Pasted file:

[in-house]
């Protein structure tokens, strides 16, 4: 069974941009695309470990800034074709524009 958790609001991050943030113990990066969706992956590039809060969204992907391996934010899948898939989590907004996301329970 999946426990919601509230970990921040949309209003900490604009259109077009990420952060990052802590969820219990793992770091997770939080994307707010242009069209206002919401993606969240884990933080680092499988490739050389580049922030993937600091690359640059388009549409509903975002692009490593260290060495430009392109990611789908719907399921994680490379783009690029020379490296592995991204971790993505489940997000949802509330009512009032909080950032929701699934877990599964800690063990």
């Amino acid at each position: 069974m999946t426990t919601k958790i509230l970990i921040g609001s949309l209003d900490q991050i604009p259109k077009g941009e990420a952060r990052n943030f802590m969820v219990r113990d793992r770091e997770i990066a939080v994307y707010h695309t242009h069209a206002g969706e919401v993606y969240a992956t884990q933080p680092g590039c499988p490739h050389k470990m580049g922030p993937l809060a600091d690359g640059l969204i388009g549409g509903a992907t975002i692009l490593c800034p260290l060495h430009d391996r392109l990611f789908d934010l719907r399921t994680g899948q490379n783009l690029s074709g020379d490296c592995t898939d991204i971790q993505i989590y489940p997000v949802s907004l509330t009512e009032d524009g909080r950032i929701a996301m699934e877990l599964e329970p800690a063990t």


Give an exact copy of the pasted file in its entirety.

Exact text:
[in-house]
């Protein structure tokens, strides 16, 4: 069974941009695309470990800034074709524009 958790609001991050943030113990990066969706992956590039809060969204992907391996934010899948898939989590907004996301329970 999946426990919601509230970990921040949309209003900490604009259109077009990420952060990052802590969820219990793992770091997770939080994307707010242009069209206002919401993606969240884990933080680092499988490739050389580049922030993937600091690359640059388009549409509903975002692009490593260290060495430009392109990611789908719907399921994680490379783009690029020379490296592995991204971790993505489940997000949802509330009512009032909080950032929701699934877990599964800690063990």
């Amino acid at each position: 069974m999946t426990t919601k958790i509230l970990i921040g609001s949309l209003d900490q991050i604009p259109k077009g941009e990420a952060r990052n943030f802590m969820v219990r113990d793992r770091e997770i990066a939080v994307y707010h695309t242009h069209a206002g969706e919401v993606y969240a992956t884990q933080p680092g590039c499988p490739h050389k470990m580049g922030p993937l809060a600091d690359g640059l969204i388009g549409g509903a992907t975002i692009l490593c800034p260290l060495h430009d391996r392109l990611f789908d934010l719907r399921t994680g899948q490379n783009l690029s074709g020379d490296c592995t898939d991204i971790q993505i989590y489940p997000v949802s907004l509330t009512e009032d524009g909080r950032i929701a996301m699934e877990l599964e329970p800690a063990t």